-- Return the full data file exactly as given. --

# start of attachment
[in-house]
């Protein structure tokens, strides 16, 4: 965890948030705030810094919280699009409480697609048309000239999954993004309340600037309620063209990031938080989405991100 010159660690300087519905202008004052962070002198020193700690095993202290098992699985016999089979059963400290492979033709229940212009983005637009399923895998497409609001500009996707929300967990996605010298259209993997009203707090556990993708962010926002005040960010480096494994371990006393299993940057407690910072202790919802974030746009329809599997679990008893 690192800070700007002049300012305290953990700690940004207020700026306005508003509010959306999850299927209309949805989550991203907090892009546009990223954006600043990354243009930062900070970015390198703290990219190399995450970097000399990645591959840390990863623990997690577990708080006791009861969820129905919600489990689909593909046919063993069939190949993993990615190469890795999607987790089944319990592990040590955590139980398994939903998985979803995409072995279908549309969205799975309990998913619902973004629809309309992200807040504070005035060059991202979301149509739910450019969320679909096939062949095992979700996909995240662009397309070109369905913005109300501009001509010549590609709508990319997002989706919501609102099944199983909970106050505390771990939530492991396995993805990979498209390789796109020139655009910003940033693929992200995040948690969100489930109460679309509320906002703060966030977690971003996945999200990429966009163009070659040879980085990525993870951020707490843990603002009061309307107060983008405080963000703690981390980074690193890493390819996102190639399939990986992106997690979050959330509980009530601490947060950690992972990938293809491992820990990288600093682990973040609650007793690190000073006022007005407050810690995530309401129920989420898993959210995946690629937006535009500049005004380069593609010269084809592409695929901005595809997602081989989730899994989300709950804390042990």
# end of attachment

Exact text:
[in-house]
């Protein structure tokens, strides 16, 4: 965890948030705030810094919280699009409480697609048309000239999954993004309340600037309620063209990031938080989405991100 010159660690300087519905202008004052962070002198020193700690095993202290098992699985016999089979059963400290492979033709229940212009983005637009399923895998497409609001500009996707929300967990996605010298259209993997009203707090556990993708962010926002005040960010480096494994371990006393299993940057407690910072202790919802974030746009329809599997679990008893 690192800070700007002049300012305290953990700690940004207020700026306005508003509010959306999850299927209309949805989550991203907090892009546009990223954006600043990354243009930062900070970015390198703290990219190399995450970097000399990645591959840390990863623990997690577990708080006791009861969820129905919600489990689909593909046919063993069939190949993993990615190469890795999607987790089944319990592990040590955590139980398994939903998985979803995409072995279908549309969205799975309990998913619902973004629809309309992200807040504070005035060059991202979301149509739910450019969320679909096939062949095992979700996909995240662009397309070109369905913005109300501009001509010549590609709508990319997002989706919501609102099944199983909970106050505390771990939530492991396995993805990979498209390789796109020139655009910003940033693929992200995040948690969100489930109460679309509320906002703060966030977690971003996945999200990429966009163009070659040879980085990525993870951020707490843990603002009061309307107060983008405080963000703690981390980074690193890493390819996102190639399939990986992106997690979050959330509980009530601490947060950690992972990938293809491992820990990288600093682990973040609650007793690190000073006022007005407050810690995530309401129920989420898993959210995946690629937006535009500049005004380069593609010269084809592409695929901005595809997602081989989730899994989300709950804390042990």